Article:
HOUSTON, Jan. 10, 2008 -- Rice University bioengineer Jennifer West is being recognized today with one of the Lone Star State's highest scientific honors, the O'Donnell Award from The Academy of Medicine, Engineering and Science of Texas (TAMEST).
The O'Donnell Awards, given for excellence in medical, scientific and engineering research, include a $25,000 honorarium, a citation and an inscribed statue. West, a pioneer in the field of biomaterials engineering, will receive the O'Donnell Award for engineering today at the academy's annual conference in Houston. She is being honored "for advancing the fields of tissue engineering and bionanotechnology leading to life- saving medical products, for cutting-edge research in basic cell and molecular bioengineering, for leadership in bioengineering education and for excellence in teaching and mentoring."
West is the Isabel C. Cameron Professor of Bioengineering and director of Rice's Institute of Biosciences and Bioengineering.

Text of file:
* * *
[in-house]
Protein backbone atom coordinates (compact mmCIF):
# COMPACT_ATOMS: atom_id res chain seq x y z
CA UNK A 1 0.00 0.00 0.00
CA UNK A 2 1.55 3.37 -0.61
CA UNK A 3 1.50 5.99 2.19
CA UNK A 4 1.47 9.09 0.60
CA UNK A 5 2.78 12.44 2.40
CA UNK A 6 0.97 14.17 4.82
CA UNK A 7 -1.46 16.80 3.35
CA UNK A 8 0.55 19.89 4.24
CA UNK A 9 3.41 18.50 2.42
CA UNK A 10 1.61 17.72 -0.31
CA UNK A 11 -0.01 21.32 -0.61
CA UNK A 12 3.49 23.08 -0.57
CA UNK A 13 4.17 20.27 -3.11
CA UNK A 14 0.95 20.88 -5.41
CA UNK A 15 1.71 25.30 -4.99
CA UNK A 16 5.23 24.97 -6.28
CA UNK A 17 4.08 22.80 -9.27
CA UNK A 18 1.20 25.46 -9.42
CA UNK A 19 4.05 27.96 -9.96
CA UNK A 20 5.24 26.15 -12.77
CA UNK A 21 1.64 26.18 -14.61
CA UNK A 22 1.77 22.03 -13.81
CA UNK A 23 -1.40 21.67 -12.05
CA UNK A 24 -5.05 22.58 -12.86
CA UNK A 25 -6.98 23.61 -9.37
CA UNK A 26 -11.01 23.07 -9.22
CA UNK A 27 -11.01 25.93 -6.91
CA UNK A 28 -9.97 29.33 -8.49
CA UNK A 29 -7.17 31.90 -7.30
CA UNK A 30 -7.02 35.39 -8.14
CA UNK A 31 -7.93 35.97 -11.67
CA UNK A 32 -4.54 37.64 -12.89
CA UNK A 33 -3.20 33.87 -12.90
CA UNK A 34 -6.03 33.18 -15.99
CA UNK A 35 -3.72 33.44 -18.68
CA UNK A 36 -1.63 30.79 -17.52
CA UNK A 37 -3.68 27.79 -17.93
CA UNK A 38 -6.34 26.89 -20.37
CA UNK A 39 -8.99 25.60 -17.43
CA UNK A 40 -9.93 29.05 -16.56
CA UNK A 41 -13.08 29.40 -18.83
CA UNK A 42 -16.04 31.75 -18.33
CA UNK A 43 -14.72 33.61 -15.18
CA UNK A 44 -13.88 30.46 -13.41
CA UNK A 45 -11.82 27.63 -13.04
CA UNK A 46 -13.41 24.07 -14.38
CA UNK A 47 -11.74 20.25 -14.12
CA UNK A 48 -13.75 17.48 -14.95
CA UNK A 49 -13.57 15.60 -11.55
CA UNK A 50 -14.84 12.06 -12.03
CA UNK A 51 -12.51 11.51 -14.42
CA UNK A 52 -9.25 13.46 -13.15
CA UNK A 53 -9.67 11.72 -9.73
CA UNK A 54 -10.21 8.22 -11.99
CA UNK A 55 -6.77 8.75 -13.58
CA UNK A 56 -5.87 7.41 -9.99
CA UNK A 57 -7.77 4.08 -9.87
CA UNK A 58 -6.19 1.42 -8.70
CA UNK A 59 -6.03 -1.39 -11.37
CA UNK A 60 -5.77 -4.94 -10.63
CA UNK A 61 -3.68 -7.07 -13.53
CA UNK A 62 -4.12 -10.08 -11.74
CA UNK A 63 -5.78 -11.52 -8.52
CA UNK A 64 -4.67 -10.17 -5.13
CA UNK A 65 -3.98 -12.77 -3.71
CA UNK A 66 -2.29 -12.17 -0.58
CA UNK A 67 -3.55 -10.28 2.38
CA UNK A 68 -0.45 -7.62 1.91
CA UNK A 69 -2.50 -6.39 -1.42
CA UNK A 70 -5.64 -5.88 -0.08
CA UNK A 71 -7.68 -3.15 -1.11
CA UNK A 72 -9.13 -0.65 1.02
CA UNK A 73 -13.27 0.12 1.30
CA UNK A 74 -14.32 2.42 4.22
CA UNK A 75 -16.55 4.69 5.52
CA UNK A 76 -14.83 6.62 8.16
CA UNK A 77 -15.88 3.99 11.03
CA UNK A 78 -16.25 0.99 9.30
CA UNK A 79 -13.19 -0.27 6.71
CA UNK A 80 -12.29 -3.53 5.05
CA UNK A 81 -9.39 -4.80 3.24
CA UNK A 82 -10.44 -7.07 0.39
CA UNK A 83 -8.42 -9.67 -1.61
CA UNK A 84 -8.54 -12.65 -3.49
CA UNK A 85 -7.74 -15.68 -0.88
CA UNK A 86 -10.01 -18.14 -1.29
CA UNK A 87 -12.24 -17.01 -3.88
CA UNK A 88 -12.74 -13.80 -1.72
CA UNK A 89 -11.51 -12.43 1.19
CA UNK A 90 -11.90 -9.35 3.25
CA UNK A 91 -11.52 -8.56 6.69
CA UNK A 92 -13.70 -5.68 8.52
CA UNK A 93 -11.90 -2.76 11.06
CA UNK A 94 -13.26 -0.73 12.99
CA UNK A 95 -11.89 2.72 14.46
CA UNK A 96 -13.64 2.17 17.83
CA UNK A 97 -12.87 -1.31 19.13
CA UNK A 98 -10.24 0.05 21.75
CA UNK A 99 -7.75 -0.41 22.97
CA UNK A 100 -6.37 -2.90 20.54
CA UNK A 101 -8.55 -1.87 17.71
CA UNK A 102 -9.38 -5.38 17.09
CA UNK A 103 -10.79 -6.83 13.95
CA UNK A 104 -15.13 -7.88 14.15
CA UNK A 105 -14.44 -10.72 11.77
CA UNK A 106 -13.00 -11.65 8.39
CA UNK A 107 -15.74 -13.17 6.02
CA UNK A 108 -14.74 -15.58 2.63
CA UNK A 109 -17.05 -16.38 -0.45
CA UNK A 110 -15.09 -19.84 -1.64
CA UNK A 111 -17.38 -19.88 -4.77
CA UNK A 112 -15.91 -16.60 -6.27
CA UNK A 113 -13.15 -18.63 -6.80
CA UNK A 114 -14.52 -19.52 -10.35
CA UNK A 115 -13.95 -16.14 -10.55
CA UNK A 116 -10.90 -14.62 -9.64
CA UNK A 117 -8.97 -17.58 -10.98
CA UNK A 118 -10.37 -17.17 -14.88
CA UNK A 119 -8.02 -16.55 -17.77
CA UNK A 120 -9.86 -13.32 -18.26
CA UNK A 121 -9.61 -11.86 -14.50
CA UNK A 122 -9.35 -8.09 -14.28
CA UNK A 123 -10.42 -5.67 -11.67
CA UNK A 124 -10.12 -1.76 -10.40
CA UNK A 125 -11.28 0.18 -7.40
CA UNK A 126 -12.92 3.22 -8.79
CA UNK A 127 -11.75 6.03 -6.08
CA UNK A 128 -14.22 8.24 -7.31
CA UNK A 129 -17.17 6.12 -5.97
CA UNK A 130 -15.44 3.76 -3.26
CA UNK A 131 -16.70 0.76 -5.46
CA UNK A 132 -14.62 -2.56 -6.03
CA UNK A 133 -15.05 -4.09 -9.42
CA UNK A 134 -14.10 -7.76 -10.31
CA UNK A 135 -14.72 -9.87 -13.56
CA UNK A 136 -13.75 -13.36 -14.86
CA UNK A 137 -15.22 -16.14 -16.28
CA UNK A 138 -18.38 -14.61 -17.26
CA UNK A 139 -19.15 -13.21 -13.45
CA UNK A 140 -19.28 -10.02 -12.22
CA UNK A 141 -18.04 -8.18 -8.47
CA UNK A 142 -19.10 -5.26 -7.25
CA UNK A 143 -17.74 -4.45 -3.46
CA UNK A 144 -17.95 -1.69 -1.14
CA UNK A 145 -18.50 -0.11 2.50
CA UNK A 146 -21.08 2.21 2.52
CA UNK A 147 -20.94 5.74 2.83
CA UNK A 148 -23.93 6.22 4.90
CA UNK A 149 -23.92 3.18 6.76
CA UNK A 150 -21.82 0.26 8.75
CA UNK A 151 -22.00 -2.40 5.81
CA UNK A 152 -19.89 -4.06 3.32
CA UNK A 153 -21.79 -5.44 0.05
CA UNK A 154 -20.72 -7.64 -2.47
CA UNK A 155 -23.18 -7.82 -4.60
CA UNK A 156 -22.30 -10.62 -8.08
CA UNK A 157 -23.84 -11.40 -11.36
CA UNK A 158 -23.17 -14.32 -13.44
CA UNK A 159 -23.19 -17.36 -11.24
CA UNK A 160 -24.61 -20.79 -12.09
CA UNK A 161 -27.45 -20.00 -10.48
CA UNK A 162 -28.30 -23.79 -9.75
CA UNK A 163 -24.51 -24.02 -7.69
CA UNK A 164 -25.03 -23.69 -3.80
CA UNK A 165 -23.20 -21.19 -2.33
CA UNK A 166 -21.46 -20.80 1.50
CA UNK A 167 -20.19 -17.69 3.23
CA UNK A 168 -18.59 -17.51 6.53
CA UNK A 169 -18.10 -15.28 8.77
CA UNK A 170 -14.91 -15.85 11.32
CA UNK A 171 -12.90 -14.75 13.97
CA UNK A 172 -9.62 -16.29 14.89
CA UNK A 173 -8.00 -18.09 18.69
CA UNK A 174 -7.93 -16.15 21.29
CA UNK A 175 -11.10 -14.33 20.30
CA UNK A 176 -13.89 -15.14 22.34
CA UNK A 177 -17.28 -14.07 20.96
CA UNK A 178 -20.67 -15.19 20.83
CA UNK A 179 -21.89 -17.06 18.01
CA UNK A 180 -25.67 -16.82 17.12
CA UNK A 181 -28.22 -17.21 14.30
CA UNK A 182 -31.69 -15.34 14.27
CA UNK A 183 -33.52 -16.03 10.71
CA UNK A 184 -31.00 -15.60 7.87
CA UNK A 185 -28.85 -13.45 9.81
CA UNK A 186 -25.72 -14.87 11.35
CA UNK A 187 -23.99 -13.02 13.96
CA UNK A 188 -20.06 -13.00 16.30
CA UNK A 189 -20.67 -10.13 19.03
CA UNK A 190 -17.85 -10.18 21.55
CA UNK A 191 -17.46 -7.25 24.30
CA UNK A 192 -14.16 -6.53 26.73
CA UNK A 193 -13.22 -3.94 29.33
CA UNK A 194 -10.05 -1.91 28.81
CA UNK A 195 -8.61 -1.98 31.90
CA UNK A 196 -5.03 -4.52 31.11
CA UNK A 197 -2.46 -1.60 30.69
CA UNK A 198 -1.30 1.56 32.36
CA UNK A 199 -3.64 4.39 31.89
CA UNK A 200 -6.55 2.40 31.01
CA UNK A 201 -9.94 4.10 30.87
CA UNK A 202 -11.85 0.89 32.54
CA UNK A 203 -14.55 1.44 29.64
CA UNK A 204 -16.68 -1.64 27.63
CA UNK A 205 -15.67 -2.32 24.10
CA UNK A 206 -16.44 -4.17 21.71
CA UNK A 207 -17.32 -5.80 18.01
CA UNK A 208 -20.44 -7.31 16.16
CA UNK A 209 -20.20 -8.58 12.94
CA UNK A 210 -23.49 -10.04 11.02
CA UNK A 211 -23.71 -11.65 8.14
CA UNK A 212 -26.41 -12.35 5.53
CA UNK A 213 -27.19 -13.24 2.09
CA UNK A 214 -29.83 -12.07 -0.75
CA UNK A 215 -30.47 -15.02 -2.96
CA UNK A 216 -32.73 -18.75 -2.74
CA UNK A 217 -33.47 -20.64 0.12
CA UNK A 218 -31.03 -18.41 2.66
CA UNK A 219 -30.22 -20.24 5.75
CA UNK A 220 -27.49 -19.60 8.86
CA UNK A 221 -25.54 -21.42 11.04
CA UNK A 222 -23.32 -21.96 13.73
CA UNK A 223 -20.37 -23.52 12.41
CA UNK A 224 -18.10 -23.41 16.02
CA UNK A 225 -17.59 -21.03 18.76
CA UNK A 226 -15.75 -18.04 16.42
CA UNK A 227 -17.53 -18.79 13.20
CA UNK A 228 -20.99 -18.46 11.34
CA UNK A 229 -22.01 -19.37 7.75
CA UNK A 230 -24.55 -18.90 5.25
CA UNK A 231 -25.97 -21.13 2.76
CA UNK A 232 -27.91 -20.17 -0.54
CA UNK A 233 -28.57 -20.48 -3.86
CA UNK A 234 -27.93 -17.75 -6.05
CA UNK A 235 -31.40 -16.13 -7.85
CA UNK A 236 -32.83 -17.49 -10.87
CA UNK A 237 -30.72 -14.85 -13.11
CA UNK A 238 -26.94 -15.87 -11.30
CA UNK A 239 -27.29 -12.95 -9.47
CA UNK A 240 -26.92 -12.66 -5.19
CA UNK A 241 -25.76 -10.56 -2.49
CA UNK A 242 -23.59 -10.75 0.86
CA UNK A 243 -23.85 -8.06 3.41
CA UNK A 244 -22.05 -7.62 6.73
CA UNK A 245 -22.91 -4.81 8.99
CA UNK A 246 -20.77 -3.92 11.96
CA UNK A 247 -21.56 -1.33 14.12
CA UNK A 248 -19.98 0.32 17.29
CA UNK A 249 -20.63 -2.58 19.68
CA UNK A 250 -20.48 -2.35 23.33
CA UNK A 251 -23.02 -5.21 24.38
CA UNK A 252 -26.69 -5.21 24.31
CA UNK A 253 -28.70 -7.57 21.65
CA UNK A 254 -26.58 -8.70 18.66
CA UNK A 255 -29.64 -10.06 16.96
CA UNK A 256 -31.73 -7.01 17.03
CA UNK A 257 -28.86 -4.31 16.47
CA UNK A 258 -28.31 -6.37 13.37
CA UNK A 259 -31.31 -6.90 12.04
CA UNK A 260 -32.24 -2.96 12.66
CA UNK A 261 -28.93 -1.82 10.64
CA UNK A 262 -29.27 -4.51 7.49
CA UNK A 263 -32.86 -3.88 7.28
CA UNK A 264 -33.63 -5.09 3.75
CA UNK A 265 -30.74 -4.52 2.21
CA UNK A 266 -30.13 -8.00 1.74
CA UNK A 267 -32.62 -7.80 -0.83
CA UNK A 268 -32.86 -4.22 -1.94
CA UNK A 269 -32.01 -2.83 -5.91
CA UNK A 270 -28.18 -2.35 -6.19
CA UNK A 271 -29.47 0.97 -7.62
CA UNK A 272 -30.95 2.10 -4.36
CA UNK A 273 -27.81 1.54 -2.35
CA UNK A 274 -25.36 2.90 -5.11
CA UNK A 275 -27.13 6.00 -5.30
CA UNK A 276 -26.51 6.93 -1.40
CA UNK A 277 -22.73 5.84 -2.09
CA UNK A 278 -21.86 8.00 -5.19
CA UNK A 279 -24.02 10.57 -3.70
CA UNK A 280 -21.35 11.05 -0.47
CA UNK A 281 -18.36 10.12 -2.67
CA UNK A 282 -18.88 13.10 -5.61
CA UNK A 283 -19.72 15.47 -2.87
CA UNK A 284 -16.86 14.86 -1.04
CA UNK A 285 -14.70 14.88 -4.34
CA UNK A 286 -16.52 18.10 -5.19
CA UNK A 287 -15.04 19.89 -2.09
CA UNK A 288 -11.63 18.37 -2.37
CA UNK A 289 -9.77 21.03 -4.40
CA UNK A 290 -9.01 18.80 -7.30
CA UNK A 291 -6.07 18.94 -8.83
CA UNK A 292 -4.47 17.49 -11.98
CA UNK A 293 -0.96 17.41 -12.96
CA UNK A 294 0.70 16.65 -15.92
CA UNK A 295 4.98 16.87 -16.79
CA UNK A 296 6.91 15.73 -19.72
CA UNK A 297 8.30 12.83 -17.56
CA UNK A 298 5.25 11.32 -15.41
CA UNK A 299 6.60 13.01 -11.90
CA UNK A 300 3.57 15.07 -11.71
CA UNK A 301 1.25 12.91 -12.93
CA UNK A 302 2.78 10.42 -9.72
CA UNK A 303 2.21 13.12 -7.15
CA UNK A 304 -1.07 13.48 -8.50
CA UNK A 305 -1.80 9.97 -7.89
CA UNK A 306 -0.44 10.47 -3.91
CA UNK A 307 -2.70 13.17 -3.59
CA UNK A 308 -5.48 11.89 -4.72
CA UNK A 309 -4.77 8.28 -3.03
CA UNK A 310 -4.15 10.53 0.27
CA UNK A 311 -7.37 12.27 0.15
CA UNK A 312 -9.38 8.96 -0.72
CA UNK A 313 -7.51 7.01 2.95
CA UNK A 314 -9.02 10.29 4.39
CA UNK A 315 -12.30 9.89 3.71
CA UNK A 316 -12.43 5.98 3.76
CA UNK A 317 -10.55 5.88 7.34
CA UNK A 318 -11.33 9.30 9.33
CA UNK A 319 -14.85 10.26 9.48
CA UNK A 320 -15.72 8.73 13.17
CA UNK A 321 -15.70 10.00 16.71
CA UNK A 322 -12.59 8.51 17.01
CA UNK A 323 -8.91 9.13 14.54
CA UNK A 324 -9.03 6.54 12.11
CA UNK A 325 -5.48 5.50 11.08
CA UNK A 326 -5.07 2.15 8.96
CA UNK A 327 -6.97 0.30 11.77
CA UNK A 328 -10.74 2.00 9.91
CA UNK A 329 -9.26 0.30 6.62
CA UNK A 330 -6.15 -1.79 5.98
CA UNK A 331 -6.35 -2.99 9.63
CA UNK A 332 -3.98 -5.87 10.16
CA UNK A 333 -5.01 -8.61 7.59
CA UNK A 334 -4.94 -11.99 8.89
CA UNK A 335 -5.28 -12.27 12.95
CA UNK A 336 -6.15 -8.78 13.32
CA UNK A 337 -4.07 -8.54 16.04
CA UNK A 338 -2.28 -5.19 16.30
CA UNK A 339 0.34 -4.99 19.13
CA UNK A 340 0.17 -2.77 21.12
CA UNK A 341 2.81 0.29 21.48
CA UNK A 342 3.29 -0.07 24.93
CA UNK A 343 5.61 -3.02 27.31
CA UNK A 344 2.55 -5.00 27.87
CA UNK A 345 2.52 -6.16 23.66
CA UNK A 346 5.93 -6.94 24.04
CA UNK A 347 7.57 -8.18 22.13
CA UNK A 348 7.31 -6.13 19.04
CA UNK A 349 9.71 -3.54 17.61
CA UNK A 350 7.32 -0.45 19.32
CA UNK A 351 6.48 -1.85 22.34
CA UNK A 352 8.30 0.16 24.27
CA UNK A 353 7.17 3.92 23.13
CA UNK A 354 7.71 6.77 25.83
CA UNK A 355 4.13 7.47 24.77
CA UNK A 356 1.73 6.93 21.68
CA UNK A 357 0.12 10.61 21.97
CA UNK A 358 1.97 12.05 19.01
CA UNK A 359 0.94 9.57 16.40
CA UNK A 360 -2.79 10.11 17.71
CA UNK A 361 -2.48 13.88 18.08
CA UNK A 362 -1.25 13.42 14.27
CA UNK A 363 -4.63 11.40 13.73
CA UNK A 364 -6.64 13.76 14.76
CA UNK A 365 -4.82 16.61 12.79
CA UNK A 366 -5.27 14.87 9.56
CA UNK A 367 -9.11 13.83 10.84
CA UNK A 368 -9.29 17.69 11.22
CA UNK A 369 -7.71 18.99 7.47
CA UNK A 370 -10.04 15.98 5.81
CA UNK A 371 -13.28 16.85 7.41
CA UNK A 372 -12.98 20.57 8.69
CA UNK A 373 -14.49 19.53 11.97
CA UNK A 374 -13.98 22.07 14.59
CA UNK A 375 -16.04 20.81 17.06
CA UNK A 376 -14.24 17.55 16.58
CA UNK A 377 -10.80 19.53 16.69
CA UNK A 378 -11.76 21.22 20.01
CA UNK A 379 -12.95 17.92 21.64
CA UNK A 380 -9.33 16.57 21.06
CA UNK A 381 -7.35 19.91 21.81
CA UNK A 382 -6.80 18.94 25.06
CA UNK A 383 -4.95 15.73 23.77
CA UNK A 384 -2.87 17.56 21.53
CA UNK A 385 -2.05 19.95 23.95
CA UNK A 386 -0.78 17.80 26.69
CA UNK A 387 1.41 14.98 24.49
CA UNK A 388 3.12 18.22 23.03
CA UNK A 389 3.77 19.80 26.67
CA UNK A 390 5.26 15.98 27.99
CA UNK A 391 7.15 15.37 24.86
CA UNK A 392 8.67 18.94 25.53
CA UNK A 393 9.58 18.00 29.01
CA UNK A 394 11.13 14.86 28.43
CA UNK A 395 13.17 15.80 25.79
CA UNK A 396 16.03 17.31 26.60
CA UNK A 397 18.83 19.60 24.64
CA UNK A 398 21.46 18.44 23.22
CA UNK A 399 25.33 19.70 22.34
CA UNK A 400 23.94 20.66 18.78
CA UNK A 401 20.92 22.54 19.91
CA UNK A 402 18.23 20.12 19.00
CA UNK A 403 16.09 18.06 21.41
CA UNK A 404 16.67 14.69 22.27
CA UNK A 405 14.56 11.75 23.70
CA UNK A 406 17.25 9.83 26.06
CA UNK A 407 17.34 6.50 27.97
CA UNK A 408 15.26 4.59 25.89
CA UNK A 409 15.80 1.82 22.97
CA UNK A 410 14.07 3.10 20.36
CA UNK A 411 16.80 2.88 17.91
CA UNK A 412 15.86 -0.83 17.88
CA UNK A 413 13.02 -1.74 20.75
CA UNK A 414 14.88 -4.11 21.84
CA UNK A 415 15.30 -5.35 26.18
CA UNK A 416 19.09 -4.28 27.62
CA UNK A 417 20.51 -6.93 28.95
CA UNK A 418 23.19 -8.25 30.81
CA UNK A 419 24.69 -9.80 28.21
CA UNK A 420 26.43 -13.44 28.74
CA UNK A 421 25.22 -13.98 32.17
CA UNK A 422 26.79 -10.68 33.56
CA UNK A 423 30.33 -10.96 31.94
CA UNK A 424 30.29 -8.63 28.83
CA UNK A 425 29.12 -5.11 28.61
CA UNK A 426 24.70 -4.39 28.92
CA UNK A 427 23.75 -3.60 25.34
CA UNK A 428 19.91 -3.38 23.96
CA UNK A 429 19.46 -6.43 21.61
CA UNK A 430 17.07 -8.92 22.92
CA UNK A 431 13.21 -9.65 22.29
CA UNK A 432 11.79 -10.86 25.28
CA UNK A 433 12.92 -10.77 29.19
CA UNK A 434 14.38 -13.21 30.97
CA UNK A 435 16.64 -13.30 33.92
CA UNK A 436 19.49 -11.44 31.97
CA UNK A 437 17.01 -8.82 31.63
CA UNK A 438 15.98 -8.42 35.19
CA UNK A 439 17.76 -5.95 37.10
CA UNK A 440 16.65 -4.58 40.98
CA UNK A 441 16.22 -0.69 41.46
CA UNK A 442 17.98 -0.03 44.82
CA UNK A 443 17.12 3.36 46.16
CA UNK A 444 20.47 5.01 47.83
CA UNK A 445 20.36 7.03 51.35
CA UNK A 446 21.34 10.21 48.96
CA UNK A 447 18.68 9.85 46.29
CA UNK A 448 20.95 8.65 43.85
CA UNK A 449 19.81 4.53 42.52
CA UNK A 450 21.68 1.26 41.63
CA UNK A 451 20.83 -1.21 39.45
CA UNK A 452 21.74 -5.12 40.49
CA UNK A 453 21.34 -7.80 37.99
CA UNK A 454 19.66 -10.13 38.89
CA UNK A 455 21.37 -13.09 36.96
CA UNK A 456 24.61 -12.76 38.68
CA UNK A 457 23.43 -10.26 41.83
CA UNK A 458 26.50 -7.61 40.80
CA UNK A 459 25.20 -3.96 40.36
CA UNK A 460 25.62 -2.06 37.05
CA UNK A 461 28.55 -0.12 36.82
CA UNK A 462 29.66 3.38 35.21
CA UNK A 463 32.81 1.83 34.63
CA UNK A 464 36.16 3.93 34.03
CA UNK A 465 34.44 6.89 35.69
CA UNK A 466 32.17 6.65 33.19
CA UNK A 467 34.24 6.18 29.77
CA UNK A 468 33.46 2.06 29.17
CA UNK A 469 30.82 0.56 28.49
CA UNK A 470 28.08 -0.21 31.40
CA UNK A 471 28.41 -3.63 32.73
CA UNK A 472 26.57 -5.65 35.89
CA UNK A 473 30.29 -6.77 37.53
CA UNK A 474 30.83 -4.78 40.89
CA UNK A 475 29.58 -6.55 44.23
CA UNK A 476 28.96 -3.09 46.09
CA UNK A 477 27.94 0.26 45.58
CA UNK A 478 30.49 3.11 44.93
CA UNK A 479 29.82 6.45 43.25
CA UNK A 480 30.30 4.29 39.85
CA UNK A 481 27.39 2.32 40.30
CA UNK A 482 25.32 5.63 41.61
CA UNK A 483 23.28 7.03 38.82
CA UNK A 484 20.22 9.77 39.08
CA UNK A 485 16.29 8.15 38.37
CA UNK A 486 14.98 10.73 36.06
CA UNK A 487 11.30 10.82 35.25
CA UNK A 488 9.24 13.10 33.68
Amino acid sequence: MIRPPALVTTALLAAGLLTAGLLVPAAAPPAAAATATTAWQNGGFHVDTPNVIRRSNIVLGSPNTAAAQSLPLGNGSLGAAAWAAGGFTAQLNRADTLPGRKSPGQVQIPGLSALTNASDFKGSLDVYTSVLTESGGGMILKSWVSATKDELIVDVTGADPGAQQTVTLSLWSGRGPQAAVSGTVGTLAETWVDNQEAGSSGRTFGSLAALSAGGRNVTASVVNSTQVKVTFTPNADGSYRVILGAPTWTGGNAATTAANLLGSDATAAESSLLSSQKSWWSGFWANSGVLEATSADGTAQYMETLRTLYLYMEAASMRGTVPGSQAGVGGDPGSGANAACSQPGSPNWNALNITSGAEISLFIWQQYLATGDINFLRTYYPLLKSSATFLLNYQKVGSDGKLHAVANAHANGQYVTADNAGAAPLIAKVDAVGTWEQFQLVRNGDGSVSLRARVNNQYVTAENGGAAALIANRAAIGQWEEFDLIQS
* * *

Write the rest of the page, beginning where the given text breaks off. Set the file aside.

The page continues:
"Jennifer West is simply one of the most extraordinary young academics in America, and both Rice and Texas are fortunate to have her here," said Rice President David Leebron. "She excels in contributing to every aspect of our mission: research, teaching and service. Her contributions to scientific knowledge are poised to produce important benefits to humanity. TAMEST could not have chosen a more worthy recipient for the ODonnell Award."
West joined Rice in 1996. Her research in two of bioengineerings most competitive fields -- nanotechnology and tissue engineering -- has earned honors that include recognition as a Howard Hughes Medical Institute Professor in 2006, the Christopher Columbus Fellowship Foundation's 2004 Annunzio Award, Nanotechnology Now's "Best Discovery of 2003" and recognition in Technology Review magazine's 100 Top Young Innovators list.
Wests research focuses on the synthesis, development and application of novel biomaterials and in
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